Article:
Giant devil rays are not a popular target for Gaza’s fishers, yet when hundreds of the mobulids mysteriously appeared within the limited range of their nets, they rushed to land them. The strange phenomenon of the rays’ sudden arrival puzzled marine researcher Mohammed Abudaya and he set out to discover what was behind it – and learn more about the political background to the fishermen’s response.
In the last few days of February 2013, news pages around the world depicted gory scenes on beaches along the Gaza Strip. Unlike the usual stories from the beleaguered Palestinian territory, these images were not political. Rather, they showed a dimly lit beach littered with hundreds of massive, flattish carcasses of what might easily be mistaken for manta rays. In a video published by the International Business Times (IBT), boats deep in the water and heavily laden with large, black fish can be seen approaching the shore.
Throughout the dark hours of the morning and into the first few hours of daylight, fishermen worked in pairs to drag the hefty animals off the boats and onto the sand, where they laid them out in rows: a macabre jigsaw of triangular carcasses stretching to the far end of the beach. As day broke, horse-drawn carts were brought down to the shore. Tons of meat were loaded into them and ferried to markets throughout Gaza to be sold for about US$2 per kilogram.
The gruesome images and footage went viral and sensation-seeking journalism sent conflicting reports of the landings around the world. The lives of fishermen are among the hardest in Palestine and in the video published by the IBT the men can be heard thanking God for their good fortune. Many local publications referred to the event as ‘a gift from God’ – a phrase misinterpreted by international media houses, which stated that the hundreds of rays had ‘washed ashore’ over the course of two days and suggested that a mass stranding had taken place.
For the next few days possible reasons for the incident were debated in comment forums and on social media around the world – and one local television report caught the attention of a certain Dr Mohammed Abudaya in Palestine. A marine and coastal management lecturer and researcher at the Islamic University of Gaza and Al-Azhar University, Mohammed became determined to understand the science behind how more than 500 endangered rays had been caught and killed in just a few days on Palestinian shores. He was contacted by Daniel Fernando of the Manta Trust, who offered support and encouraged him to get in touch with the Save Our Seas Foundation to apply for funding.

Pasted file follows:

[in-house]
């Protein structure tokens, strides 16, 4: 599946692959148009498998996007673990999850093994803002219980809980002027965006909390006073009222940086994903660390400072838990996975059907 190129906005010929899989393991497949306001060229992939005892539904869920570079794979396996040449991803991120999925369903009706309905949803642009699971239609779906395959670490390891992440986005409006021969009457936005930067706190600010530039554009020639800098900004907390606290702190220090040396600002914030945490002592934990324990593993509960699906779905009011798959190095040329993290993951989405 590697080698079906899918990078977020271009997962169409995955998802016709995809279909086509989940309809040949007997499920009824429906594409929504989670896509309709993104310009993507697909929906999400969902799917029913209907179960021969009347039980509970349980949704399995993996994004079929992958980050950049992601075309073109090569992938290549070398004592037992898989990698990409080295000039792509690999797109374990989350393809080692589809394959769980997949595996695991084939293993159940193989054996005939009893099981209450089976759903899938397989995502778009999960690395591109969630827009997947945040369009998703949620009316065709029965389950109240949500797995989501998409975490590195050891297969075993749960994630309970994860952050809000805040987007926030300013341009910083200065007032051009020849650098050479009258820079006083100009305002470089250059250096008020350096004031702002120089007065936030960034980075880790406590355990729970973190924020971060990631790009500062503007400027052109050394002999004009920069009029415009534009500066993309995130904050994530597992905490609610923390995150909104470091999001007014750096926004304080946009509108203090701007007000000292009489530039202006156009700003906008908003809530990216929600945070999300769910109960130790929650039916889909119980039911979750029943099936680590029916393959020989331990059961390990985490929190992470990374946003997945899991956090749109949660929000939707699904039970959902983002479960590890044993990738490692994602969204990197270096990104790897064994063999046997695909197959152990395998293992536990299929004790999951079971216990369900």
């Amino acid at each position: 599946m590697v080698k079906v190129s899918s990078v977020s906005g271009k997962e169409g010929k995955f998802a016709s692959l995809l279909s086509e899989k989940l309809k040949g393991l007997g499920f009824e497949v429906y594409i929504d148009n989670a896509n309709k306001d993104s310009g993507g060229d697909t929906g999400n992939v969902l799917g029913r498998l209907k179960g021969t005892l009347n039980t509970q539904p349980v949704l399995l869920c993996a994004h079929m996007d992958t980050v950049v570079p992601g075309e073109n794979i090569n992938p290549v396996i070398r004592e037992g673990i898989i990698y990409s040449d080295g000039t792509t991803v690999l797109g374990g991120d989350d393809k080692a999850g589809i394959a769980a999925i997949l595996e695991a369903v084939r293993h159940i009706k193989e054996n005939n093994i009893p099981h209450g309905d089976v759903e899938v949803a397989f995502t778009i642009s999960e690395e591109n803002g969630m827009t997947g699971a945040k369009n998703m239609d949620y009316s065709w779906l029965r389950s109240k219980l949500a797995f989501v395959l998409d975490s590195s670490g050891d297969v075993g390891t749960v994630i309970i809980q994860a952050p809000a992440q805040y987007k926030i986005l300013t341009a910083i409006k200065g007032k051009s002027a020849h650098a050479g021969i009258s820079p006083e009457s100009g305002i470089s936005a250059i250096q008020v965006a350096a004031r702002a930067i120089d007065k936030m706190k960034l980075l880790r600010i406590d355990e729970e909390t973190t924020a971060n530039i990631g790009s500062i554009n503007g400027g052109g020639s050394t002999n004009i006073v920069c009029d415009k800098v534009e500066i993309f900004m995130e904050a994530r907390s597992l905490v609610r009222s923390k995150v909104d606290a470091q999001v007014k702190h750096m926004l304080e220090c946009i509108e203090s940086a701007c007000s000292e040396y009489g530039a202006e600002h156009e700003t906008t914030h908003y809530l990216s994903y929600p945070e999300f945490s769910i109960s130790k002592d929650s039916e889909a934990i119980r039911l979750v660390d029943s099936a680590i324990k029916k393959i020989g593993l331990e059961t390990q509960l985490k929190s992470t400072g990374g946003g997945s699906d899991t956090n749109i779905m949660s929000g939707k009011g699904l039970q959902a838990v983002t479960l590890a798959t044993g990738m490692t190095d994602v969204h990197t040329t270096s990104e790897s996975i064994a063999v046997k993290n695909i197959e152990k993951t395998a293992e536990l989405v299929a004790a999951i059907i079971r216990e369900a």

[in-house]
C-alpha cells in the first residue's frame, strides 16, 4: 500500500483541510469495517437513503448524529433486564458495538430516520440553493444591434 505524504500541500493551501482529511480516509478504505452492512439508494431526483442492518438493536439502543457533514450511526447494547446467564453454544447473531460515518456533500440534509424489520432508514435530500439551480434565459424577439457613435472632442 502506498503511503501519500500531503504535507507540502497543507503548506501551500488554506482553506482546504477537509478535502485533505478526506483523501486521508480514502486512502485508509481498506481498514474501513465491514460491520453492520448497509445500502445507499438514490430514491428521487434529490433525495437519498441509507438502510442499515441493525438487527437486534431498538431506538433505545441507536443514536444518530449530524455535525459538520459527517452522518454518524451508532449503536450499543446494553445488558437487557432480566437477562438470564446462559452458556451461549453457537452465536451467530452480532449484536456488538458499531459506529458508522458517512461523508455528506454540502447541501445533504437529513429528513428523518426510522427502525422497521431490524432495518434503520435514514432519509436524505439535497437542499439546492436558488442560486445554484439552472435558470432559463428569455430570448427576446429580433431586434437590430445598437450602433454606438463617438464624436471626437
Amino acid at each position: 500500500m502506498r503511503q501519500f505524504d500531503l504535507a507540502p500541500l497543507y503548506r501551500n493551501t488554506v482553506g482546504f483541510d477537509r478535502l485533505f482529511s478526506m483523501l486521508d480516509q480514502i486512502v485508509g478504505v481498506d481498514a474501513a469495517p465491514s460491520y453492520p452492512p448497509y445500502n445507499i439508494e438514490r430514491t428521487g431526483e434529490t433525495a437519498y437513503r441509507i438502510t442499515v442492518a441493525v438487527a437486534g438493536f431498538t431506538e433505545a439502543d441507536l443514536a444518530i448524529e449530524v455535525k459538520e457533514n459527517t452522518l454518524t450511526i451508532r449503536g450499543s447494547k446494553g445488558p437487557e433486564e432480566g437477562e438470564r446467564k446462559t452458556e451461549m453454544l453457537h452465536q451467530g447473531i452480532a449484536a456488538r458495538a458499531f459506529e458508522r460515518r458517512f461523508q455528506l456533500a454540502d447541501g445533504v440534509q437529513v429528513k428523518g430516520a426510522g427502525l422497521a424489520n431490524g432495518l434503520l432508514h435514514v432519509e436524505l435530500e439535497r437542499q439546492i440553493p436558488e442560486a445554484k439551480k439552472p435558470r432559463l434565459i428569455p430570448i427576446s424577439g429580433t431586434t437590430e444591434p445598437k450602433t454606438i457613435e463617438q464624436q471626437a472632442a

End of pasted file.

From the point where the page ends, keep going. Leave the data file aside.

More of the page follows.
The species that was landed, the giant devil ray Mobula mobular, is the largest in its genus and the only one found in the Mediterranean Sea. It has been classified as Endangered by the International Union of the Conservation of Nature (IUCN) because of its low reproductive capacity, limited range and high propensity for being taken as by-catch. In the past, according to Gazan fishermen, these rays were often present in Palestinian waters around March, but until the massive haul in 2013 they had not been seen for six years.
Conservation is never an easy task, but it’s even harder in a battleground. Mohammed works with fishing communities in Gaza to find out how to protect mobula rays during their visits to the east Mediterranean Sea.